Bankruptcy protects your vehicle and helps you deal with your vehicle’s debt in many ways. Here are 13 of them.
1. Is your vehicle free and clear of any debt? That means it could be exposed to seizure by creditors for payment of their debts. Protect your free and clear vehicle(s) by filing bankruptcy and applying the applicable state or federal vehicle exemption.
2. What if your vehicle is worth more or has more equity than the exemption provides? You can likely protect that extra value or equity by paying off that extra amount in monthly payments to your Chapter 7 trustee. In the right situations that money would just go to another one of your important debts. That debt is likely one you would have to pay anyway, such as recent income taxes or child/spousal support arrearage.
3. You can also protect such extra value or equity through a Chapter 13 case. Similarly, the money you pay to protect the vehicle may go to debts that you must pay anyway. Or you may be required to pay the money because of other requirements (because of your budget, for example). As a result you may succeed in protect your vehicle without really paying substantially more to do so.
4. What if you do owe a vehicle and can’t afford your vehicle loan payments? Eliminate all or most of your other debts through bankruptcy so you can afford those payments.
5. And what if you are behind on your vehicle loan payments? You can immediately stop your vehicle from being repossessed by filing either a Chapter 7 or Chapter 13 case.
6. What if you’re not far behind on your loan? If you could catch up within a month or two after eliminating all or most of your other debts, file a Chapter 7 case.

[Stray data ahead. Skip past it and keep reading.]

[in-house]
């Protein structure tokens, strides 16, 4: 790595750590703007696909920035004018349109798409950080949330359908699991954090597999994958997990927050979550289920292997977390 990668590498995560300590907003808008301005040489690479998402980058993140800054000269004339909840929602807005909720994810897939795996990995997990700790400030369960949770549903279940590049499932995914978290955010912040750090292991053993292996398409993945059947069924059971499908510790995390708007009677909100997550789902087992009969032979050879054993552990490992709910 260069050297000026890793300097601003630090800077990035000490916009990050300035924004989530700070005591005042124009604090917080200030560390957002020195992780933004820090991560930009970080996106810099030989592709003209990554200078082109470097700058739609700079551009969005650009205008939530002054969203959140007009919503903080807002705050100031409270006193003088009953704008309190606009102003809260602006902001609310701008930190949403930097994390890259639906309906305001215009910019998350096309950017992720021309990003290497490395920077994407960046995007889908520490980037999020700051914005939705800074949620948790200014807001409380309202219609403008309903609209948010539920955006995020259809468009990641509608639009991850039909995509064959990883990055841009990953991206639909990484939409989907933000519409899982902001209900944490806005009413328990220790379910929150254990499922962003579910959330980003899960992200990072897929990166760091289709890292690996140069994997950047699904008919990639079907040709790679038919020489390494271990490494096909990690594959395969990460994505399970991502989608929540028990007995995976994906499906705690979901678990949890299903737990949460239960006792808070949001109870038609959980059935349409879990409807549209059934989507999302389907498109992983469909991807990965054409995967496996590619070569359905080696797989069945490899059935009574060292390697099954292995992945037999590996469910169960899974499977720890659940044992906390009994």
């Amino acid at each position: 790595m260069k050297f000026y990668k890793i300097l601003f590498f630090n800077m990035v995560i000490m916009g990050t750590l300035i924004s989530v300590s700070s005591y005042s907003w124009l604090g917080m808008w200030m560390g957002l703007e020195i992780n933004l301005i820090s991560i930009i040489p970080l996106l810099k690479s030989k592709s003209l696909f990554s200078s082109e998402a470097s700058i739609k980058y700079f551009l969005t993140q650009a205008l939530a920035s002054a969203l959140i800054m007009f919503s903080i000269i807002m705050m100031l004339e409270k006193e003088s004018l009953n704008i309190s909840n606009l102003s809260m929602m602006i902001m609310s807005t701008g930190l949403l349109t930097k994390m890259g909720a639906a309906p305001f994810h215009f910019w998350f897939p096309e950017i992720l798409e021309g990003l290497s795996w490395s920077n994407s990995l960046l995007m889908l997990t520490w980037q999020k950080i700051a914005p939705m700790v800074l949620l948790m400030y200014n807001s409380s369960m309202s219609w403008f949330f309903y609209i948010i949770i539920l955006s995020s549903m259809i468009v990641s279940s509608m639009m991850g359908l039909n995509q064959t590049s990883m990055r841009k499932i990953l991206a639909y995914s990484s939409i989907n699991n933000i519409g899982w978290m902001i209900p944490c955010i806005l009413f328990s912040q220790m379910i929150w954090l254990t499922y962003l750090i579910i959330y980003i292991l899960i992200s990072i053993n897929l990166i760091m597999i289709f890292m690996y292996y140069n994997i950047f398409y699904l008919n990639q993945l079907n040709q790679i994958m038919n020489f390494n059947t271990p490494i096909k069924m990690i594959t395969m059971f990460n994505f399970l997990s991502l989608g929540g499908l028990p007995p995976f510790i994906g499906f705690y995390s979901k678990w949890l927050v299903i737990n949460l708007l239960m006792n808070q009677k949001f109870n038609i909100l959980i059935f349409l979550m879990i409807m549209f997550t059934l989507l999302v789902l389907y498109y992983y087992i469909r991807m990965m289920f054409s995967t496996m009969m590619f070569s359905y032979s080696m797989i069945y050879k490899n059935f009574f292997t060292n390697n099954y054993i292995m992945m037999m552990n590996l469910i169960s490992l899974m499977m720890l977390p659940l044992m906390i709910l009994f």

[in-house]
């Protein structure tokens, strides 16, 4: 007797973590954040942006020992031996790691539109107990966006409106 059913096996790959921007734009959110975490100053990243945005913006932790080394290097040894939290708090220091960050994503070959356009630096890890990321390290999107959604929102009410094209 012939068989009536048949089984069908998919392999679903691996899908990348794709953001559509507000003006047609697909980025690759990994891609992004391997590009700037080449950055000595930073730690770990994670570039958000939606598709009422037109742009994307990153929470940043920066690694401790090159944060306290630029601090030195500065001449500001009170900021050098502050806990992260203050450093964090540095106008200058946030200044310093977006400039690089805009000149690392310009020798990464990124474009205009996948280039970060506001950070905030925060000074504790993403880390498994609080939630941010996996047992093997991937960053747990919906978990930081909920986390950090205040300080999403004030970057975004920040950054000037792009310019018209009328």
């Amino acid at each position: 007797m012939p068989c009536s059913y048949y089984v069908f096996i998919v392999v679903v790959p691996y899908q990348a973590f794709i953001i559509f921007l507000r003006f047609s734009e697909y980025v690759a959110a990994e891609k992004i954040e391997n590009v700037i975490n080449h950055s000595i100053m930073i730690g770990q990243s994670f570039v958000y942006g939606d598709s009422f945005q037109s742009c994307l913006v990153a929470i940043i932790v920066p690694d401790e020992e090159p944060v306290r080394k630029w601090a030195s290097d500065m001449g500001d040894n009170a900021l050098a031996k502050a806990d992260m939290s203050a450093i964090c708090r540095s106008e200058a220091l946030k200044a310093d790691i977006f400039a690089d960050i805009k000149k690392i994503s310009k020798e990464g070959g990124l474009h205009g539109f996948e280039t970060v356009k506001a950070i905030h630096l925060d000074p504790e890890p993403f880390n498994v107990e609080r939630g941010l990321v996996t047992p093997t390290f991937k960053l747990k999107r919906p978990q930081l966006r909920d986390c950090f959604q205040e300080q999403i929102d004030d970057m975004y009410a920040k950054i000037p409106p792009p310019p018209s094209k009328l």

7. Do you need more time? Get as much as 5 years to catch up by filing an “adjustment of debts” Chapter 13 case. Your vehicle would be protected from repossession as long as you follow a payment plan. That’s a court-approved plan that you and your bankruptcy lawyer propose based on how much you can afford.
8. Do you owe more on your vehicle than it’s worth? Under Chapter 7 pay your vehicle lender the fair market value of the vehicle to “redeem” it at that price. If you can find the money to do this you’d then own your vehicle free and clear.
9. What if you cannot come up with the lump sum needed to “redeem”? You may qualify for a redemption loan. That’s a loan from a new lender in the amount of the value of the vehicle. That allows you to “redeem” when can’t get the money elsewhere. The interest rate on a redemption loan is likely high but potentially still very worthwhile if your vehicle is worth much less than the amount you owe on it.
10. Is your vehicle loan is more than 910 day old (about 2 and half years). Do you owe more on your vehicle than it’s worth? Do a “cramdown” on that loan. That effectively re-writes the loan under very favorable terms. You reduce the secured debt to the vehicle’s fair market value. Usually you can also reduce the interest rate, and stretch the payments out over a longer period. All these almost always result in a significantly reduced monthly payment. In many cases you pay little or nothing on the unsecured portion of the loan. That’s the dollar amount beyond the vehicle’s value. The end result is a savings of many thousands of dollars on your vehicle loan.
11. Do you have unpaid income taxes? Protect your vehicle from seizure by the IRS or state tax agency for those taxes. Protect them from tax liens. Discharge (legally write off) the taxes with a Chapter 7 case. Or if your taxes don’t qualify for discharge, pay them through a Chapter 13 case while your vehicle is protected.
12. Are you behind in child or spousal support payments? Chapter 13 gives you extraordinary powers. Prevent your state or local child/spousal support enforcement agency from seizing your vehicle and/or suspending your personal or commercial driver’s license.
13. What if you decide to surrender the vehicle to your lender? Avoid owing a deficiency balance. That’s the often surprisingly large amount still owed after the lender sells your repossessed vehicle. Often repo’d vehicles are sold for much less than you’d think at an auto auction. Then a bunch of extra fees are added to your account. As a result of all this, the “deficiency balance” is often an unexpectedly high amount. Your lender often doesn’t waste time suing you for it. Either a Chapter 7 or 13 case would almost always discharge this deficiency balance.